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Keeping Up With Car Seat Safety

Article at a Glance
• Infants under 2 should remain in a rear-facing car seat.
• Children under 8 years of age need to be in a car seat or booster.
• Learn how to properly install your child’s car seat.
• Car seats can reduce the chance of a fatal injury by 71 percent for infants and 54 percent for children ages 1 to 4.


Baby in Car SeatWe all want to keep our children safe, but sometimes car seat safety gets overlooked. Although 96 percent of parents think that their car seats are properly installed, studies show that 7 out of 10 children are not properly restrained.

Often the rules and recommendations change, so it can be hard to keep up with the latest regulations. The National Highway Traffic Safety Administration has recently started a new effort to keep parents informed. Along with public service announcements, they have created a website at www.safercar.gov/parents/ with information on how to properly secure infants and children.

Simply placing your car seat or booster in your vehicle isn’t enough. Car seats are only effective if they are properly installed and used. And it can make a huge difference. Car seats can reduce the chance of a fatal injury by 71 percent for infants and 54 percent for children ages 1 to 4.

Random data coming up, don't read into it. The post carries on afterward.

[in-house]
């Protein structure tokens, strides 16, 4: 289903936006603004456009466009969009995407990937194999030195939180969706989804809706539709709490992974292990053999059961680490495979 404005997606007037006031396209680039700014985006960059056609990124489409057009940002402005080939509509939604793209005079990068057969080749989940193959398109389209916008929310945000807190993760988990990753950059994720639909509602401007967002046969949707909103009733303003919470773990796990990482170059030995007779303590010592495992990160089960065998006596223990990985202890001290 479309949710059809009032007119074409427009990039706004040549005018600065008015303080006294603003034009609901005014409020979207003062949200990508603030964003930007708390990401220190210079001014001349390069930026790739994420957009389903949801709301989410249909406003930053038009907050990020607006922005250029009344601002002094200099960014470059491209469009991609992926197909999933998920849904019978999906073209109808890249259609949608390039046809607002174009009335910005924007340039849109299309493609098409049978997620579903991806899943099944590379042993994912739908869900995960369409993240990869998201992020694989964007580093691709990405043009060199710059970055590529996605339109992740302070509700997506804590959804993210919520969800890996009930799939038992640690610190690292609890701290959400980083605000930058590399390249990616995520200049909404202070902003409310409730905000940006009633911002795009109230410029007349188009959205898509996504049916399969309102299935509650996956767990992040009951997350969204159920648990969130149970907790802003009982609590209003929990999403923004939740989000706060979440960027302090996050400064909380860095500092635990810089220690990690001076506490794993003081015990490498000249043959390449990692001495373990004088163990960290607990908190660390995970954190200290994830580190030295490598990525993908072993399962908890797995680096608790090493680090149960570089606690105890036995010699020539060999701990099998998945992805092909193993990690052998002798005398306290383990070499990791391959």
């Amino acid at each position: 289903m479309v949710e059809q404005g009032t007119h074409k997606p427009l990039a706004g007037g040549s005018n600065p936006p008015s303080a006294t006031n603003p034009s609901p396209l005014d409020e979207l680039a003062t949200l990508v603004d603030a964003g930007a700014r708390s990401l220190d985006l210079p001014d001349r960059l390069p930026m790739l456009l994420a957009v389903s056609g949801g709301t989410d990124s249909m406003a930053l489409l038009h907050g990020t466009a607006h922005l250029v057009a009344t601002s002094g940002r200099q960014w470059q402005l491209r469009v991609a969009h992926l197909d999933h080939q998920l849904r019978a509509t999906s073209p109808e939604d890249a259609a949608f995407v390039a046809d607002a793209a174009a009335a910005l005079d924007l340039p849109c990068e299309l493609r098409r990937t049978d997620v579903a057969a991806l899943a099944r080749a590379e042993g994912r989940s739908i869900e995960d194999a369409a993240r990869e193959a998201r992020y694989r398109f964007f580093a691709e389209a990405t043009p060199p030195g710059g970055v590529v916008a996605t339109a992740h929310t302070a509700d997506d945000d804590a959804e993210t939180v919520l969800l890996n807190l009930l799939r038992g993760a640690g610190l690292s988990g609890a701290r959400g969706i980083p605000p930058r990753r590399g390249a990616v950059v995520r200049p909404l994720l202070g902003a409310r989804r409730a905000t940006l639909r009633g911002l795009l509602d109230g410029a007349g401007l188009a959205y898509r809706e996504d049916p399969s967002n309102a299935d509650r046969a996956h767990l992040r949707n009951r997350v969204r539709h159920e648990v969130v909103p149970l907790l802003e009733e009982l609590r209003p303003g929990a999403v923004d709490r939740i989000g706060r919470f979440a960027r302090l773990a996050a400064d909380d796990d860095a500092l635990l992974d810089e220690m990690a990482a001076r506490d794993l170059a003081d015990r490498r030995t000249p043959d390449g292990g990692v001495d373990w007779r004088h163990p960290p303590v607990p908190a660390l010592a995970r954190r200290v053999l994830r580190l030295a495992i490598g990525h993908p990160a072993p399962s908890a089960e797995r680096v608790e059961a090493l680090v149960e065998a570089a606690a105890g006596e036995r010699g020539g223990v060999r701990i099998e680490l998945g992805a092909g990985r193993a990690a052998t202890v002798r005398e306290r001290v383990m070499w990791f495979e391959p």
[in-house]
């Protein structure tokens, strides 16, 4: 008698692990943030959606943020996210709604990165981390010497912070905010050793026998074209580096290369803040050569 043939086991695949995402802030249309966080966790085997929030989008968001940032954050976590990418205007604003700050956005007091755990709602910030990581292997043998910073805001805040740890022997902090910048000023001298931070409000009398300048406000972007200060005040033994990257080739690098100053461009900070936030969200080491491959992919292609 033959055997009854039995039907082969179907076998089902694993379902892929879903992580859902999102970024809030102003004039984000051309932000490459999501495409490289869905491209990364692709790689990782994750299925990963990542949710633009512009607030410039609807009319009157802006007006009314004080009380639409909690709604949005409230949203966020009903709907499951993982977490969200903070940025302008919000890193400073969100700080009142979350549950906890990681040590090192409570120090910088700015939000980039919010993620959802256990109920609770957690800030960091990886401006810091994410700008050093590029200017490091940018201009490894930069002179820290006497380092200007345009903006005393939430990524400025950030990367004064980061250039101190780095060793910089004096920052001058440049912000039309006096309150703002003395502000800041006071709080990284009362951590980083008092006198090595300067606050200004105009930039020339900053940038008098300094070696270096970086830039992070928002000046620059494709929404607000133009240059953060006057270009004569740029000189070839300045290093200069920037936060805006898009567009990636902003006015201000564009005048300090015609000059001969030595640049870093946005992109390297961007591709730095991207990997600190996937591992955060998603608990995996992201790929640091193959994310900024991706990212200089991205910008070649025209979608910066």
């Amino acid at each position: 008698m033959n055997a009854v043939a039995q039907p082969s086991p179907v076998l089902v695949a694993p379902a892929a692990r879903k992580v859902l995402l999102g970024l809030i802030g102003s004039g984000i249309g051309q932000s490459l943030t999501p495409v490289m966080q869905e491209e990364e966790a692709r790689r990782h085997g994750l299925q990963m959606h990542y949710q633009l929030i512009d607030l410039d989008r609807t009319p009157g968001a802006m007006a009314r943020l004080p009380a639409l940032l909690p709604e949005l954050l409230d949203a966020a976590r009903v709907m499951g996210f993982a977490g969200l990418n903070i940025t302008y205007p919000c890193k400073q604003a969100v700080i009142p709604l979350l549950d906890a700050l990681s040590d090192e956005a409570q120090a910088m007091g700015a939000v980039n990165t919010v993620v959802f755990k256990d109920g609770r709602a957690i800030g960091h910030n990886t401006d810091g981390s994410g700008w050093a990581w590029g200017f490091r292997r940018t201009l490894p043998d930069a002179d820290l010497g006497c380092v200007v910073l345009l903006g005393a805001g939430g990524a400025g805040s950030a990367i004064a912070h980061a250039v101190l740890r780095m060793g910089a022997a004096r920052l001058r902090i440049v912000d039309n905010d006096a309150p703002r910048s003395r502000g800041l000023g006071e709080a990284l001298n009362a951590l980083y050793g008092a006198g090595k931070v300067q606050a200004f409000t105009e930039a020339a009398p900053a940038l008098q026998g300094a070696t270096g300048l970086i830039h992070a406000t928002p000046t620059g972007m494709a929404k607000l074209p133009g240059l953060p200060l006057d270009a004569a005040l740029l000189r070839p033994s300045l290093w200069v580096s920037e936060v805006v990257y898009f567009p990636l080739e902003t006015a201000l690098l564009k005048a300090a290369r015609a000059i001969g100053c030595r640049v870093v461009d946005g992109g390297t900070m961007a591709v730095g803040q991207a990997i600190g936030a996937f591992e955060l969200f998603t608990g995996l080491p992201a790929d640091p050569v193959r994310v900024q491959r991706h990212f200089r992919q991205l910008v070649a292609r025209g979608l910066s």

Tips for Proper Car Seat Installation

The Right Fit: Seek professional help when installing your car seats. Take a minute and sign up for a fitting with the Utah County Health Department. To schedule, call (801) 851-7035. You can also attend a free class provided by the health department.

Rear-Facing Until 2: For the first two years of life your child’s head is heavier than their body. The impact from a crash is too much for their neck to support. Remaining rear-facing provides the extra support needed to prevent injury.

Backseat Rider: Children should ride in the backseat until they are 13. The seats and airbags in the front are intended for males weighing between 150 to 160 pounds. They can harm your child and possibly cause fatal injuries.

Give Them a Boost: In Utah, the law says that children under the age of 8 and less than 57 inches tall must ride in a booster seat. The booster puts their bodies at the right height for the seatbelt and reduces the chance of major injury.

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